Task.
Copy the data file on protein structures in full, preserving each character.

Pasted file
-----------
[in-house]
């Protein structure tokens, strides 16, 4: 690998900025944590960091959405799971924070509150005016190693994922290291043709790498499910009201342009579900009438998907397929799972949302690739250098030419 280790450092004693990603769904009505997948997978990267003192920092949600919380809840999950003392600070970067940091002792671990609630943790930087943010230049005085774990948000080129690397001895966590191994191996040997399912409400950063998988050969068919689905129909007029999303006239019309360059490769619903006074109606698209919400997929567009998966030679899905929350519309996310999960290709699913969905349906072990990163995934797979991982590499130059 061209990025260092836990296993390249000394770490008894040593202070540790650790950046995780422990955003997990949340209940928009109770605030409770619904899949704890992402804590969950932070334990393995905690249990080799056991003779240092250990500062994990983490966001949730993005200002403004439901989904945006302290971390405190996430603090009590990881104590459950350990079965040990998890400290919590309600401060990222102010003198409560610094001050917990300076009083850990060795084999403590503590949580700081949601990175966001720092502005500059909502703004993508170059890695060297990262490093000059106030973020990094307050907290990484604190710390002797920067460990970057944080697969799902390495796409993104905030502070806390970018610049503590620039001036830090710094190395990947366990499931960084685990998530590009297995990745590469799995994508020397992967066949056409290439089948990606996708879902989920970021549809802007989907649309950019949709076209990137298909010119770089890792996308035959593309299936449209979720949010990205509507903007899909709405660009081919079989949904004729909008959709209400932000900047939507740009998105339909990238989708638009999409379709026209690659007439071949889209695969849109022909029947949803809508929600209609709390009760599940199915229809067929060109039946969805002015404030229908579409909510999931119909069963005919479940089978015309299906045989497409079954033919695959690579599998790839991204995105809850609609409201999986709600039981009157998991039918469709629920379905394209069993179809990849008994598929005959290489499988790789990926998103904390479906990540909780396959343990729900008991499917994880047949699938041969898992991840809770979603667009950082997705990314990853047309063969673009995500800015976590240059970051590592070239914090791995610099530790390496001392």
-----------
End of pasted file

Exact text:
[in-house]
């Protein structure tokens, strides 16, 4: 690998900025944590960091959405799971924070509150005016190693994922290291043709790498499910009201342009579900009438998907397929799972949302690739250098030419 280790450092004693990603769904009505997948997978990267003192920092949600919380809840999950003392600070970067940091002792671990609630943790930087943010230049005085774990948000080129690397001895966590191994191996040997399912409400950063998988050969068919689905129909007029999303006239019309360059490769619903006074109606698209919400997929567009998966030679899905929350519309996310999960290709699913969905349906072990990163995934797979991982590499130059 061209990025260092836990296993390249000394770490008894040593202070540790650790950046995780422990955003997990949340209940928009109770605030409770619904899949704890992402804590969950932070334990393995905690249990080799056991003779240092250990500062994990983490966001949730993005200002403004439901989904945006302290971390405190996430603090009590990881104590459950350990079965040990998890400290919590309600401060990222102010003198409560610094001050917990300076009083850990060795084999403590503590949580700081949601990175966001720092502005500059909502703004993508170059890695060297990262490093000059106030973020990094307050907290990484604190710390002797920067460990970057944080697969799902390495796409993104905030502070806390970018610049503590620039001036830090710094190395990947366990499931960084685990998530590009297995990745590469799995994508020397992967066949056409290439089948990606996708879902989920970021549809802007989907649309950019949709076209990137298909010119770089890792996308035959593309299936449209979720949010990205509507903007899909709405660009081919079989949904004729909008959709209400932000900047939507740009998105339909990238989708638009999409379709026209690659007439071949889209695969849109022909029947949803809508929600209609709390009760599940199915229809067929060109039946969805002015404030229908579409909510999931119909069963005919479940089978015309299906045989497409079954033919695959690579599998790839991204995105809850609609409201999986709600039981009157998991039918469709629920379905394209069993179809990849008994598929005959290489499988790789990926998103904390479906990540909780396959343990729900008991499917994880047949699938041969898992991840809770979603667009950082997705990314990853047309063969673009995500800015976590240059970051590592070239914090791995610099530790390496001392």